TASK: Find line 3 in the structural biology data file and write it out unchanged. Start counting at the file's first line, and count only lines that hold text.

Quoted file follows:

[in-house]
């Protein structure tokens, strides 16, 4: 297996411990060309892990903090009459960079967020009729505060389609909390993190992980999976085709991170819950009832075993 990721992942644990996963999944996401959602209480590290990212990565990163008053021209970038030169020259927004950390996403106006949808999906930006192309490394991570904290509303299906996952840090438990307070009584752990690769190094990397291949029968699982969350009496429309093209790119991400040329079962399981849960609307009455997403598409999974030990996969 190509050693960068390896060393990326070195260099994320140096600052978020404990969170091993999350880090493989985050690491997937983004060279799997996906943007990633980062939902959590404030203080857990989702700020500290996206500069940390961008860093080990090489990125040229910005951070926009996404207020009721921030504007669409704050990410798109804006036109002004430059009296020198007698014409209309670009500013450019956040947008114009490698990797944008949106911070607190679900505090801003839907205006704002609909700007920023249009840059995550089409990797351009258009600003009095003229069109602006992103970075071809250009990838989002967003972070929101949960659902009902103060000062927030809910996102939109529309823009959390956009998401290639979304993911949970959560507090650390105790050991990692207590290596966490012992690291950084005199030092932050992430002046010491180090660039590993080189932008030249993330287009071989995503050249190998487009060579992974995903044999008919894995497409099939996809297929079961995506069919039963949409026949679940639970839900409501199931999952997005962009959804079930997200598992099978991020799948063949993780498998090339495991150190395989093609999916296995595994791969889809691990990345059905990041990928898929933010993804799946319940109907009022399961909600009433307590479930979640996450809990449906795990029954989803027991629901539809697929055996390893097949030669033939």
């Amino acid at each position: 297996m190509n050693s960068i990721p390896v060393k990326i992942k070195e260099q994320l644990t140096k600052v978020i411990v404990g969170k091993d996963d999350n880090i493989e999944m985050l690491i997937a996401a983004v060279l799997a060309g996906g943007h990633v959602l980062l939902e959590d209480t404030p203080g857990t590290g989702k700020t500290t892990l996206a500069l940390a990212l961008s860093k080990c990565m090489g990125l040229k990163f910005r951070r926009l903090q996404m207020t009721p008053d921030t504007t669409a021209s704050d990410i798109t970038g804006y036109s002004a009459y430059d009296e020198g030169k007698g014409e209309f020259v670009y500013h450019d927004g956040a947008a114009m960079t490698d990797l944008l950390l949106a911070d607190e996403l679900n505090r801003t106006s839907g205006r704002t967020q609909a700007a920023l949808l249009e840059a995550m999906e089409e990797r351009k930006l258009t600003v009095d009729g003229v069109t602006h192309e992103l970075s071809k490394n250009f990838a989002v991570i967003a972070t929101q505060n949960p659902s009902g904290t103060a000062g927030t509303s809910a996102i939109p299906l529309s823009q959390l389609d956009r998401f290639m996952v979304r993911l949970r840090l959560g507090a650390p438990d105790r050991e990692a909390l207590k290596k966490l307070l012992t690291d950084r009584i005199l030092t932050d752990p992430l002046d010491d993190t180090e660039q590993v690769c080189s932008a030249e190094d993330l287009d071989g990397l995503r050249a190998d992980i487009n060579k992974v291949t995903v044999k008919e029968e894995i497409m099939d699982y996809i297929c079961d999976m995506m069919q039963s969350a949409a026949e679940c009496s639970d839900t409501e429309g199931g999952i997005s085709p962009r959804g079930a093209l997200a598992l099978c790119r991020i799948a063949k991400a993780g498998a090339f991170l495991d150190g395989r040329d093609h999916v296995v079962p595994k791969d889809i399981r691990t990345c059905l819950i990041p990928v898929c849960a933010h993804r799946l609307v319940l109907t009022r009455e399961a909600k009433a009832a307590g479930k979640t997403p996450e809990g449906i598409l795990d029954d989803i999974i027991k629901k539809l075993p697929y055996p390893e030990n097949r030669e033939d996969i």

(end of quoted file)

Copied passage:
């Amino acid at each position: 297996m190509n050693s960068i990721p390896v060393k990326i992942k070195e260099q994320l644990t140096k600052v978020i411990v404990g969170k091993d996963d999350n880090i493989e999944m985050l690491i997937a996401a983004v060279l799997a060309g996906g943007h990633v959602l980062l939902e959590d209480t404030p203080g857990t590290g989702k700020t500290t892990l996206a500069l940390a990212l961008s860093k080990c990565m090489g990125l040229k990163f910005r951070r926009l903090q996404m207020t009721p008053d921030t504007t669409a021209s704050d990410i798109t970038g804006y036109s002004a009459y430059d009296e020198g030169k007698g014409e209309f020259v670009y500013h450019d927004g956040a947008a114009m960079t490698d990797l944008l950390l949106a911070d607190e996403l679900n505090r801003t106006s839907g205006r704002t967020q609909a700007a920023l949808l249009e840059a995550m999906e089409e990797r351009k930006l258009t600003v009095d009729g003229v069109t602006h192309e992103l970075s071809k490394n250009f990838a989002v991570i967003a972070t929101q505060n949960p659902s009902g904290t103060a000062g927030t509303s809910a996102i939109p299906l529309s823009q959390l389609d956009r998401f290639m996952v979304r993911l949970r840090l959560g507090a650390p438990d105790r050991e990692a909390l207590k290596k966490l307070l012992t690291d950084r009584i005199l030092t932050d752990p992430l002046d010491d993190t180090e660039q590993v690769c080189s932008a030249e190094d993330l287009d071989g990397l995503r050249a190998d992980i487009n060579k992974v291949t995903v044999k008919e029968e894995i497409m099939d699982y996809i297929c079961d999976m995506m069919q039963s969350a949409a026949e679940c009496s639970d839900t409501e429309g199931g999952i997005s085709p962009r959804g079930a093209l997200a598992l099978c790119r991020i799948a063949k991400a993780g498998a090339f991170l495991d150190g395989r040329d093609h999916v296995v079962p595994k791969d889809i399981r691990t990345c059905l819950i990041p990928v898929c849960a933010h993804r799946l609307v319940l109907t009022r009455e399961a909600k009433a009832a307590g479930k979640t997403p996450e809990g449906i598409l795990d029954d989803i999974i027991k629901k539809l075993p697929y055996p390893e030990n097949r030669e033939d996969i």